Hiring Lessons from the NFL Draft
A look at the National Football League's annual draft shows not only that there may be huge benefits from shopping in talent pools that get less attention, but also that hiring with your gut could be an expensive proposition.
By Peter Cappelli
As anyone with a television knows, the National Football League is an extraordinarily successful and ubiquitous business. Millions of dollars are spent by each of the 32 teams to win games, and a substantial part of that effort is spent on one event: the NFL draft. This is where teams decide which college players to pick to join their team and, in the process, how much to pay for them.
Is this like hiring workers for entry-level jobs? Yes, except for the fact that this market is about as perfect as one could ever get. Virtually everything about the players being drafted that could be measured has been measured, and that frequently includes IQ tests, interviews and, most importantly, exhaustive analyses of the best predictor of future success possible: how they performed previously playing the same game typically in the same position that they are expected to play in the NFL.
Football is obviously a business, so teams "win" not just by getting the best players but by doing so as cheaply as possible. Not only does that help them make money, but it helps them win by allowing them to get more, better players and still stay within their salary caps. All this means that there are big incentives and big efforts to pick candidates carefully. The data about how well draft picks have done in the past is also readily available. Every sports-radio talk-show host seems to have it at their fingertips.
So, how well do the teams do in picking talent? My colleague Cade Massey and his co-author Richard Thaler investigated to find out in a piece titled The Loser's Curse: Decision-Making & Market Efficiency in the National Football League Draft. The key outcome here is to what extent teams overpay for players. A player who doesn't work out is not such a disaster if they came cheap, but an expensive player who fails is a big mistake.
They note that the rankings of player quality that are built into the draft itself are not especially good predictors of success on the field. They point out that players picked in the first round have been more likely to never play at all than to make it to the Pro Bowl in the five years after they were selected. Players taken in the first round, on average, do turn out better than those taken in later rounds, but whether they are worth the additional price tag of the higher round is a different question.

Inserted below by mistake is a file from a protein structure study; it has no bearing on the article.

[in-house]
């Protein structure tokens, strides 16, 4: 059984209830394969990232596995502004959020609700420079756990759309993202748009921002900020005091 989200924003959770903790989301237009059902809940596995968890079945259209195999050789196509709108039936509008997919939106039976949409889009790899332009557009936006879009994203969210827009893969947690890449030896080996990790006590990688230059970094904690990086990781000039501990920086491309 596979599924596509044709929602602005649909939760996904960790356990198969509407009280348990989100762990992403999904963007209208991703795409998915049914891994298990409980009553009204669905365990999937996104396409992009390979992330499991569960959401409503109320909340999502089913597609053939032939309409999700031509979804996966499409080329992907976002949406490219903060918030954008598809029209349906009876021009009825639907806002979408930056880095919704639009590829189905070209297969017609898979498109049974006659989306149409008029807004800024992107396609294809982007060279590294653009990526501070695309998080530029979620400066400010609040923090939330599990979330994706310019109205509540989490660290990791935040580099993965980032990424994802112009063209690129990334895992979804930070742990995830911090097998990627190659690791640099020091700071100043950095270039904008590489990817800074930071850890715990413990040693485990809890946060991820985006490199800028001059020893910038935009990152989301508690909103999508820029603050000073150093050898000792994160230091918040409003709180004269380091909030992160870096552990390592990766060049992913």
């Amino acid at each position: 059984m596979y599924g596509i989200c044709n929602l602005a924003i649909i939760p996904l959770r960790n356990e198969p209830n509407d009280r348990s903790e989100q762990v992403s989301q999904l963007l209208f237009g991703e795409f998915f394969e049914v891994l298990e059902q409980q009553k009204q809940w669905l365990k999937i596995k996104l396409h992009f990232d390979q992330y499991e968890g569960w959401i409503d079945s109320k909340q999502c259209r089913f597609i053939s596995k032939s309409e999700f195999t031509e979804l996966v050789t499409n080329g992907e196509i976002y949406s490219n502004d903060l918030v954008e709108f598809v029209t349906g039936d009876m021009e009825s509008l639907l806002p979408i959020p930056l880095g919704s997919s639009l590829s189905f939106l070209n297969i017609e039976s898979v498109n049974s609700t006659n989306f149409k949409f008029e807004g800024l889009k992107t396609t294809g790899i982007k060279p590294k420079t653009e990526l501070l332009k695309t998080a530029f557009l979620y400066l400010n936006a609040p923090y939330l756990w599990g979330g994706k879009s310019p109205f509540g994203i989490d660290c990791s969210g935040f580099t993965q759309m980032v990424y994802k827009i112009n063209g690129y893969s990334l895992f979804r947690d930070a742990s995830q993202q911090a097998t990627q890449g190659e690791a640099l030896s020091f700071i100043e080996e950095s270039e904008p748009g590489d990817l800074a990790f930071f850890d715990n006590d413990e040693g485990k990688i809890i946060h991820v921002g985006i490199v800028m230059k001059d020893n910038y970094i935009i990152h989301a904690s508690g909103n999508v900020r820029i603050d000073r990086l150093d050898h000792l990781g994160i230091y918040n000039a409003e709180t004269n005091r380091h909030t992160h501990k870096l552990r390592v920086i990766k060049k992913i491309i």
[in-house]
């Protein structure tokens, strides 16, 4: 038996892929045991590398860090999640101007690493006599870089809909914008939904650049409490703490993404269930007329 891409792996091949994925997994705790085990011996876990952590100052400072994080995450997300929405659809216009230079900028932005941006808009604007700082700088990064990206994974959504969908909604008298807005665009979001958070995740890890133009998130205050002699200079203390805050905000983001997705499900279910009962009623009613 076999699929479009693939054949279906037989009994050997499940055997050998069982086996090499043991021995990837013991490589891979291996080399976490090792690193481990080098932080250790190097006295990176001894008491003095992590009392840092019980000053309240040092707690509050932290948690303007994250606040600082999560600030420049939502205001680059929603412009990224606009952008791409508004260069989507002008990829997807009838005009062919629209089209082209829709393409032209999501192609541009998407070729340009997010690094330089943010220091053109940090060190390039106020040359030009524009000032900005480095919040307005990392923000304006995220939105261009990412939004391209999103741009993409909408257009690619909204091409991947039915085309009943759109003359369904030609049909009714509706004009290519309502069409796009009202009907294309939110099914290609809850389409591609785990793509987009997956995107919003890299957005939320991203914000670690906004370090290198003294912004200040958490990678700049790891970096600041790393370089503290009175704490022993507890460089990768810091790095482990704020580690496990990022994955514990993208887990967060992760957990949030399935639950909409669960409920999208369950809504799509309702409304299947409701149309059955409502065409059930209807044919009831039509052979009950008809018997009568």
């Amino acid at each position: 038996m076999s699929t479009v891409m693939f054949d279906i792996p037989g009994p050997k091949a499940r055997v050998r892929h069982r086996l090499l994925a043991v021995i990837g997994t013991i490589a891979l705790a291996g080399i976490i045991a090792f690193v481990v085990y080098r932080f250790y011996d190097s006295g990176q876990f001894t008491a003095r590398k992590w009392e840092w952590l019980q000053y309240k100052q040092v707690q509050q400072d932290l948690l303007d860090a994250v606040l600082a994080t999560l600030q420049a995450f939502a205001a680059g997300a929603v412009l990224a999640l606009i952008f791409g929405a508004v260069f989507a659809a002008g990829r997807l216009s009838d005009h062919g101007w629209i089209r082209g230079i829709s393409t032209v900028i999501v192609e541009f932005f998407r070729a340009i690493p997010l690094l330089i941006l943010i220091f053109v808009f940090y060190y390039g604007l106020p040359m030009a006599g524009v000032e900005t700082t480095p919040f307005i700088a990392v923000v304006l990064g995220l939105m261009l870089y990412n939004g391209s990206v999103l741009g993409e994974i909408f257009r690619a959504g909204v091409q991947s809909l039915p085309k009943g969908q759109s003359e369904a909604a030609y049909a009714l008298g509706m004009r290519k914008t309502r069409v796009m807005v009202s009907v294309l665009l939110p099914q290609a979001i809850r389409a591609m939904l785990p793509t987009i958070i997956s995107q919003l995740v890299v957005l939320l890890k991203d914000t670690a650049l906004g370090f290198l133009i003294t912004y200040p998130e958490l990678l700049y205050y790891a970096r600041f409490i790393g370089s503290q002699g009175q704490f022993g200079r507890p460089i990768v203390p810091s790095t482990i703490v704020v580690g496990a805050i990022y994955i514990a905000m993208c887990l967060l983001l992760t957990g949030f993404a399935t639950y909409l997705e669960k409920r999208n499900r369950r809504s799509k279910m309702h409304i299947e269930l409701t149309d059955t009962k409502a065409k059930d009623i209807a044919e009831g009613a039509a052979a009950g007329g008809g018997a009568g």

What the authors find is that they are not. The result is based on a sophisticated calculation of the value of players with a given level of performance that is then applied to the draftees. Teams systematically have overpaid for top draft picks, by a large margin; and the worst pick -- in terms of value -- turns out to have been the No. 1 draft position. The best value comes further down in the draft, because even though quality declines as one moves down the round, pay declines even faster.
Why is it that, despite all these measures, despite all the attention and effort given to making good draft picks, and despite the fact that evidence on the value of draft picks after the fact was available for all teams to see, they continue to focus on top talent and overpay them? Clearly, they are overconfident about their ability to identify who is going to be good, and they don't rely on data to see if what they have been doing works. They may also appear to be dazzled by the hype around the top candidates.
The lessons from this exercise for hiring managers elsewhere include the reminder that value is what you want. It is easy to overpay for top talent, and there may be huge benefits from shopping in talent pools that get less attention. Use the data you already have to see how well your picks actually work out. Going with your gut may make you feel good, but it is a really costly way to operate.
Peter Cappelli is the George W. Taylor Professor of Management and director of the Center for Human Resources at The Wharton School. His latest book is titled Why Good People Can't Get Jobs: The Skills Gap and What Companies Can Do About It.